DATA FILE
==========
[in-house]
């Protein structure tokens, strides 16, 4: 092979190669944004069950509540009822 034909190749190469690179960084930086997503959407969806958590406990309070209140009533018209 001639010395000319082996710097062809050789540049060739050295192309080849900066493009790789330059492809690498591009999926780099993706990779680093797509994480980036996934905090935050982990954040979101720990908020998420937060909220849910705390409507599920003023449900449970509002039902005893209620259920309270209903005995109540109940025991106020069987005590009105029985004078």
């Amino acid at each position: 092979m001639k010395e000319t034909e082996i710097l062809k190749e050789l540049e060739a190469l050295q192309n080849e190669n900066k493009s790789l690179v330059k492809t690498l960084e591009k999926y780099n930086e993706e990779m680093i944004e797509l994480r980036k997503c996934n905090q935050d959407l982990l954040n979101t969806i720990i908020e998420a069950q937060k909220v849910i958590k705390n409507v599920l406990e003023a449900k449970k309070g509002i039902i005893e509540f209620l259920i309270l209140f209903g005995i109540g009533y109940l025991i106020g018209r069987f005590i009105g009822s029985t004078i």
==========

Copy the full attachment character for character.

[in-house]
């Protein structure tokens, strides 16, 4: 092979190669944004069950509540009822 034909190749190469690179960084930086997503959407969806958590406990309070209140009533018209 001639010395000319082996710097062809050789540049060739050295192309080849900066493009790789330059492809690498591009999926780099993706990779680093797509994480980036996934905090935050982990954040979101720990908020998420937060909220849910705390409507599920003023449900449970509002039902005893209620259920309270209903005995109540109940025991106020069987005590009105029985004078």
């Amino acid at each position: 092979m001639k010395e000319t034909e082996i710097l062809k190749e050789l540049e060739a190469l050295q192309n080849e190669n900066k493009s790789l690179v330059k492809t690498l960084e591009k999926y780099n930086e993706e990779m680093i944004e797509l994480r980036k997503c996934n905090q935050d959407l982990l954040n979101t969806i720990i908020e998420a069950q937060k909220v849910i958590k705390n409507v599920l406990e003023a449900k449970k309070g509002i039902i005893e509540f209620l259920i309270l209140f209903g005995i109540g009533y109940l025991i106020g018209r069987f005590i009105g009822s029985t004078i």